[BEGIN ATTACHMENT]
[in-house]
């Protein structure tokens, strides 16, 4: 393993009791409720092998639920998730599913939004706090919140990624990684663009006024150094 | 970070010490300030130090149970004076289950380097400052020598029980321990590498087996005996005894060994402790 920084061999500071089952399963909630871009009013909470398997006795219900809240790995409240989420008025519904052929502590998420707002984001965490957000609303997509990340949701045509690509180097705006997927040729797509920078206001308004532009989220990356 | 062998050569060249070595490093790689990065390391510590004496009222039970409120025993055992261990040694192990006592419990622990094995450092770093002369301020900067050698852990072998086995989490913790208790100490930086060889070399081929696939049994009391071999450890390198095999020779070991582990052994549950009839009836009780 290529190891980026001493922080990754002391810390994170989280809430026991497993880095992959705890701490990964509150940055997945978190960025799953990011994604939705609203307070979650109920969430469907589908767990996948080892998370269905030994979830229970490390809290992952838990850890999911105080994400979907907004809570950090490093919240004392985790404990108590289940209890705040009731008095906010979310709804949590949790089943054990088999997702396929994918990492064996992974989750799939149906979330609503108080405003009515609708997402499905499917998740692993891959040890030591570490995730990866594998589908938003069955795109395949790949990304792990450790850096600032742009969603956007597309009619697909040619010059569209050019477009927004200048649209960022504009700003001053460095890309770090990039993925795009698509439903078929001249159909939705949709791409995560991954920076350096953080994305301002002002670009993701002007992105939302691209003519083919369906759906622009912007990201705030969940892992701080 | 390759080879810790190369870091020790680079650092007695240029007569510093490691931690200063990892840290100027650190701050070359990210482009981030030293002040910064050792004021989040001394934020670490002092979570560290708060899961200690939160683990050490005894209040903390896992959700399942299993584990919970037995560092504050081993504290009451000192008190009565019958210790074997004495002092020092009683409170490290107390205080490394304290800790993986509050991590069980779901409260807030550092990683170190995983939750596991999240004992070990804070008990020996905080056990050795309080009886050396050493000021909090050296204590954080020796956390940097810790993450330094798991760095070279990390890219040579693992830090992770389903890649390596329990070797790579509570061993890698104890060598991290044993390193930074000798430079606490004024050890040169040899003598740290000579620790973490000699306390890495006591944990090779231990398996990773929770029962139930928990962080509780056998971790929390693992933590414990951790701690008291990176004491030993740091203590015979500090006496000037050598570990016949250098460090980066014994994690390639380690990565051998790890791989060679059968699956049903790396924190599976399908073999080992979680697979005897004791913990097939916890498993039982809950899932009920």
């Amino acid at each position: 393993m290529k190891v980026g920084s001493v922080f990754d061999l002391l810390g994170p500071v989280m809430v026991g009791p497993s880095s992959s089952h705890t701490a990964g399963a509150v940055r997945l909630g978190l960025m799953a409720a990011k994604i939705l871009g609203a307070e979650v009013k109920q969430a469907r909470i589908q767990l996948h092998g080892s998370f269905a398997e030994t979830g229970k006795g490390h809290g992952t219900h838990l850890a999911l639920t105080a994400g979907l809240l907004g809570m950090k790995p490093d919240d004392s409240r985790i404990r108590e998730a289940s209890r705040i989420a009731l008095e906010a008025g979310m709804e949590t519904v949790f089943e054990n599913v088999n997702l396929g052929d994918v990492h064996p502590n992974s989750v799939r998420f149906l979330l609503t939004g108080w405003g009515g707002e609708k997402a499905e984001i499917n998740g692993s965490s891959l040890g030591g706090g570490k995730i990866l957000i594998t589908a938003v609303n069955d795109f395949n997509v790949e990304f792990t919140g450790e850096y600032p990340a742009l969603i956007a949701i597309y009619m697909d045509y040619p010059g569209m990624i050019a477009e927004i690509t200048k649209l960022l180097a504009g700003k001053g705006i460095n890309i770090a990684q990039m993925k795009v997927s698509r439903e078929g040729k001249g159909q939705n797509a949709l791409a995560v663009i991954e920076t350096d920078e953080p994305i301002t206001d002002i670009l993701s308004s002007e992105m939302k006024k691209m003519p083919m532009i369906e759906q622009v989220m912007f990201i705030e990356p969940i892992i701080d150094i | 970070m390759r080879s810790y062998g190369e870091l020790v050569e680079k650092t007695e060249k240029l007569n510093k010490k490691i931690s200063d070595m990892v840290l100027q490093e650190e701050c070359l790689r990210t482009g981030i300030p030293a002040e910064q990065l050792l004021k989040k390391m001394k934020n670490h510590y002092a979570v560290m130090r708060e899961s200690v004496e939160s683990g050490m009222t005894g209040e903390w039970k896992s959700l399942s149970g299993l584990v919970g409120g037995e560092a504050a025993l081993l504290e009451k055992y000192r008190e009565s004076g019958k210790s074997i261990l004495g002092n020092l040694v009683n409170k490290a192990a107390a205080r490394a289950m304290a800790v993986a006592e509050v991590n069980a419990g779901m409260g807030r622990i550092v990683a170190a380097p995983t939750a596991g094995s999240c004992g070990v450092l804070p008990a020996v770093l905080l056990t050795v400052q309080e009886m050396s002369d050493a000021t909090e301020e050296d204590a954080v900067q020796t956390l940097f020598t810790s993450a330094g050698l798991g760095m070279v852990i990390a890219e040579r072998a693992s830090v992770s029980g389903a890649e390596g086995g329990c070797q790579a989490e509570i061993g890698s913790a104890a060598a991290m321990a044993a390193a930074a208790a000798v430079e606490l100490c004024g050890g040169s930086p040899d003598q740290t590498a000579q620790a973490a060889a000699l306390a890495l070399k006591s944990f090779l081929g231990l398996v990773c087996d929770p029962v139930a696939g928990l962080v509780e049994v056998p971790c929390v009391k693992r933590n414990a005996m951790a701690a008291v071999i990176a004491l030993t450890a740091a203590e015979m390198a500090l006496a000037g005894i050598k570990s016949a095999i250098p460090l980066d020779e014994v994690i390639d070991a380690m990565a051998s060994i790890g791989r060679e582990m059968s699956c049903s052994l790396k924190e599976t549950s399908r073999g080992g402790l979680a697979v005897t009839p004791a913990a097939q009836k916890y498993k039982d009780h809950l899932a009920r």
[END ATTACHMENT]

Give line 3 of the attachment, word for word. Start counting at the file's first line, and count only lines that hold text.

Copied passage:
């Amino acid at each position: 393993m290529k190891v980026g920084s001493v922080f990754d061999l002391l810390g994170p500071v989280m809430v026991g009791p497993s880095s992959s089952h705890t701490a990964g399963a509150v940055r997945l909630g978190l960025m799953a409720a990011k994604i939705l871009g609203a307070e979650v009013k109920q969430a469907r909470i589908q767990l996948h092998g080892s998370f269905a398997e030994t979830g229970k006795g490390h809290g992952t219900h838990l850890a999911l639920t105080a994400g979907l809240l907004g809570m950090k790995p490093d919240d004392s409240r985790i404990r108590e998730a289940s209890r705040i989420a009731l008095e906010a008025g979310m709804e949590t519904v949790f089943e054990n599913v088999n997702l396929g052929d994918v990492h064996p502590n992974s989750v799939r998420f149906l979330l609503t939004g108080w405003g009515g707002e609708k997402a499905e984001i499917n998740g692993s965490s891959l040890g030591g706090g570490k995730i990866l957000i594998t589908a938003v609303n069955d795109f395949n997509v790949e990304f792990t919140g450790e850096y600032p990340a742009l969603i956007a949701i597309y009619m697909d045509y040619p010059g569209m990624i050019a477009e927004i690509t200048k649209l960022l180097a504009g700003k001053g705006i460095n890309i770090a990684q990039m993925k795009v997927s698509r439903e078929g040729k001249g159909q939705n797509a949709l791409a995560v663009i991954e920076t350096d920078e953080p994305i301002t206001d002002i670009l993701s308004s002007e992105m939302k006024k691209m003519p083919m532009i369906e759906q622009v989220m912007f990201i705030e990356p969940i892992i701080d150094i | 970070m390759r080879s810790y062998g190369e870091l020790v050569e680079k650092t007695e060249k240029l007569n510093k010490k490691i931690s200063d070595m990892v840290l100027q490093e650190e701050c070359l790689r990210t482009g981030i300030p030293a002040e910064q990065l050792l004021k989040k390391m001394k934020n670490h510590y002092a979570v560290m130090r708060e899961s200690v004496e939160s683990g050490m009222t005894g209040e903390w039970k896992s959700l399942s149970g299993l584990v919970g409120g037995e560092a504050a025993l081993l504290e009451k055992y000192r008190e009565s004076g019958k210790s074997i261990l004495g002092n020092l040694v009683n409170k490290a192990a107390a205080r490394a289950m304290a800790v993986a006592e509050v991590n069980a419990g779901m409260g807030r622990i550092v990683a170190a380097p995983t939750a596991g094995s999240c004992g070990v450092l804070p008990a020996v770093l905080l056990t050795v400052q309080e009886m050396s002369d050493a000021t909090e301020e050296d204590a954080v900067q020796t956390l940097f020598t810790s993450a330094g050698l798991g760095m070279v852990i990390a890219e040579r072998a693992s830090v992770s029980g389903a890649e390596g086995g329990c070797q790579a989490e509570i061993g890698s913790a104890a060598a991290m321990a044993a390193a930074a208790a000798v430079e606490l100490c004024g050890g040169s930086p040899d003598q740290t590498a000579q620790a973490a060889a000699l306390a890495l070399k006591s944990f090779l081929g231990l398996v990773c087996d929770p029962v139930a696939g928990l962080v509780e049994v056998p971790c929390v009391k693992r933590n414990a005996m951790a701690a008291v071999i990176a004491l030993t450890a740091a203590e015979m390198a500090l006496a000037g005894i050598k570990s016949a095999i250098p460090l980066d020779e014994v994690i390639d070991a380690m990565a051998s060994i790890g791989r060679e582990m059968s699956c049903s052994l790396k924190e599976t549950s399908r073999g080992g402790l979680a697979v005897t009839p004791a913990a097939q009836k916890y498993k039982d009780h809950l899932a009920r």